Prof. Cintron urged faculty members who would like new opportunities to go to CCE.  Dr. Pappas asked the senators to look at the information he distributed at the meeting (available from the senate office), in particular, the different program units and the annual report, which outlines the kinds of grants CCE has.  Prof. Watts asked Dr. Pappas about the student scholarships available for the national conference on race and ethnicity.  Dr. Pappas said CCE gives a number of scholarships to students who want to attend the conference.  Interested students should contact Davida in his office.  He added that students from across the country, but not many from OU, attend. 



SENATE CHAIR'S REPORT, by Prof. Valerie Watts


“Earlier this month President Boren presented a twelve point plan to address concerns about alcohol abuse on campus.  The regents approved the plan on December 6.  The plan includes the following policies: All fraternities and residence halls will be dry, a ‘three strikes’ policy where a third violation results in automatic suspension from the University for a minimum of one semester, ‘Summer Rush’ will be strictly prohibited, and parties sponsored by campus-affiliated student organizations shall be restricted to only Friday and Saturday nights.  You may have received a memo from the provost through your chair about being sensitive to the situation when hosting a university-sponsored function.


“You should have received a memo from Payroll and Personnel Records explaining the error where fewer federal and state taxes were withheld for 9-month faculty who are paid in a nine month period.  This did not affect 9-month contract employees who have their salaries apportioned over a twelve month period.  This oversight affected the September, October and November paychecks.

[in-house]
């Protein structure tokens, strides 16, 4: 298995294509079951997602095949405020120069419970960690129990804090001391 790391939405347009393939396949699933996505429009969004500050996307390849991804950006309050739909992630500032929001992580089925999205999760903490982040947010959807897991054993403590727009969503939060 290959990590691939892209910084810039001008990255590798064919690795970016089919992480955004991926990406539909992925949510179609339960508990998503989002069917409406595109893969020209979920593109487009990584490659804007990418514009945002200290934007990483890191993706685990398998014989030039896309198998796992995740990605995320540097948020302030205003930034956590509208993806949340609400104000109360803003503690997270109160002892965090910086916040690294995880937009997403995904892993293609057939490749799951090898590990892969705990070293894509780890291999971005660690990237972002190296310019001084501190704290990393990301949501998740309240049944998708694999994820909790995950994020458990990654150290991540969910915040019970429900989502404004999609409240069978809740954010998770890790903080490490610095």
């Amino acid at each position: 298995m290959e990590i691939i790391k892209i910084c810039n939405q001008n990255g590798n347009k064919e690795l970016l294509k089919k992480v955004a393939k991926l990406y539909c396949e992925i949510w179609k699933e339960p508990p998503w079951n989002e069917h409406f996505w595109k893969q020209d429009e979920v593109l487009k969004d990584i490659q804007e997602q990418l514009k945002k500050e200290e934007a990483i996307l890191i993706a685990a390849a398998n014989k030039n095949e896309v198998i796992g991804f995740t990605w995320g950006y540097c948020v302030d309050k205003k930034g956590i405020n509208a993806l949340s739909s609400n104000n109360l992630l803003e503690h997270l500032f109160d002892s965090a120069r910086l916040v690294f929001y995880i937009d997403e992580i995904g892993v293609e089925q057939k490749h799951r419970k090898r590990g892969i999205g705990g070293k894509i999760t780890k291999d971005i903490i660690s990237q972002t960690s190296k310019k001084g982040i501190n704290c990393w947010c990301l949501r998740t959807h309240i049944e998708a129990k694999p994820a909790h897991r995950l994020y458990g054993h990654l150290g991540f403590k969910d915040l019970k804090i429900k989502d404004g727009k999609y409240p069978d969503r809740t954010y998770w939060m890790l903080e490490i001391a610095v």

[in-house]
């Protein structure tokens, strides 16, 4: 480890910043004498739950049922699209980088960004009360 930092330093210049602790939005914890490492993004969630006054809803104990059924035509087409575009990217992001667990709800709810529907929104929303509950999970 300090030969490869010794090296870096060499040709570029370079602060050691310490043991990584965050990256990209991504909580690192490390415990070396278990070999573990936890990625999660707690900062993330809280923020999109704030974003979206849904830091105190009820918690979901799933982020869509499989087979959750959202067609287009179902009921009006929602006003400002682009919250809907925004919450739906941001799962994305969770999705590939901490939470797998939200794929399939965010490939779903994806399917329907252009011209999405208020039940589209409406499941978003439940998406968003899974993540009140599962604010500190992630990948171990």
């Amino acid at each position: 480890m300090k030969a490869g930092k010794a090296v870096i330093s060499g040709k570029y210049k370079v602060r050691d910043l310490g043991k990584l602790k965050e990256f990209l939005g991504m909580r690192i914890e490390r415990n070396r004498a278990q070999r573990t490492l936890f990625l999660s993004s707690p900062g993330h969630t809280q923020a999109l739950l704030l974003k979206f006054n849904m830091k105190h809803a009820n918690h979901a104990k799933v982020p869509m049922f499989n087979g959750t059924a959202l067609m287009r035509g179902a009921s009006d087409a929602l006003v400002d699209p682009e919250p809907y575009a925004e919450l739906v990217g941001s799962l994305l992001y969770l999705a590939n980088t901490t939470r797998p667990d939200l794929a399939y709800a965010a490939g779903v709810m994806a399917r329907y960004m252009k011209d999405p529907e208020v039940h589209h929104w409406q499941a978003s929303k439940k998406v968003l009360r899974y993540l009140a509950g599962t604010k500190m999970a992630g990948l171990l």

“The senate office has received many concerns from faculty about dental coverage with Aetna, particularly from those whose dentists will not join the network.  You should have received a memo from Human Resources entitled ‘Your Benefits in Brief’ in early December explaining that for most employees, using a non-network dentist will provide the same level of benefits as received from our current Delta Dental plan.  Presently, most of the local dentists are in the broader Delta network and not the preferred Delta network.  If your dentist falls into that category, you should find that you will receive a very comparable level of benefit from a non-network dentist under the Aetna plan.  You may also want to note that the Aetna plan waives the $50 deductible for preventive and diagnostic services, so most employees will see a lower cost for their most common dental needs.  I hope that clarifies any questions you or your colleagues may have.  The executive committee is planning to meet with Julius Hilburn to discuss concerns about more expensive, specialized dental services.  If there are additional concerns, please e-mail me or the senate office. 


“The Faculty Development Award Committee met last month and granted several awards.  I am pleased to announce that the number of applications increased this year.  The word is getting out about this source of support.  Please continue to spread the word about this award and encourage your colleagues to apply next semester.”





Prof. Rupp-Serrano commented that PeopleSoft was being taken over by Oracle.  She asked whether the Human Resources office could let us know what the impact, if any, would be.





The meeting adjourned at 4:35 p.m.  The next regular session of the Faculty Senate will be held at 3:30 p.m. on Monday, January 24, 2005, in Jacobson Faculty Hall 102.


Sonya Fallgatter, Administrative Coordinator


Roger Frech, Secretary